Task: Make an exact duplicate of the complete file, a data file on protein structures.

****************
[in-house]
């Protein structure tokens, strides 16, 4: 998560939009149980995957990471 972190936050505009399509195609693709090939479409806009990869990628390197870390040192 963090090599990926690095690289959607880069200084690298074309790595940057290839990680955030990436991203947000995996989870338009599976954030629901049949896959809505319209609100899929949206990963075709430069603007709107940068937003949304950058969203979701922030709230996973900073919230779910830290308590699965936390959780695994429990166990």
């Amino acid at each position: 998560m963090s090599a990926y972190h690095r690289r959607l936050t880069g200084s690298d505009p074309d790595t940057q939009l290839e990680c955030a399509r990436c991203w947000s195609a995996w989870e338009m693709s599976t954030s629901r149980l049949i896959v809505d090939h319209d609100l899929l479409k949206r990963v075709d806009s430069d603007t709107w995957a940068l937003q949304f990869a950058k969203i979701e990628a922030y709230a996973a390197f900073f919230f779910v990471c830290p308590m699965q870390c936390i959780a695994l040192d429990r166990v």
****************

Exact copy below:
[in-house]
């Protein structure tokens, strides 16, 4: 998560939009149980995957990471 972190936050505009399509195609693709090939479409806009990869990628390197870390040192 963090090599990926690095690289959607880069200084690298074309790595940057290839990680955030990436991203947000995996989870338009599976954030629901049949896959809505319209609100899929949206990963075709430069603007709107940068937003949304950058969203979701922030709230996973900073919230779910830290308590699965936390959780695994429990166990």
């Amino acid at each position: 998560m963090s090599a990926y972190h690095r690289r959607l936050t880069g200084s690298d505009p074309d790595t940057q939009l290839e990680c955030a399509r990436c991203w947000s195609a995996w989870e338009m693709s599976t954030s629901r149980l049949i896959v809505d090939h319209d609100l899929l479409k949206r990963v075709d806009s430069d603007t709107w995957a940068l937003q949304f990869a950058k969203i979701e990628a922030y709230a996973a390197f900073f919230f779910v990471c830290p308590m699965q870390c936390i959780a695994l040192d429990r166990v």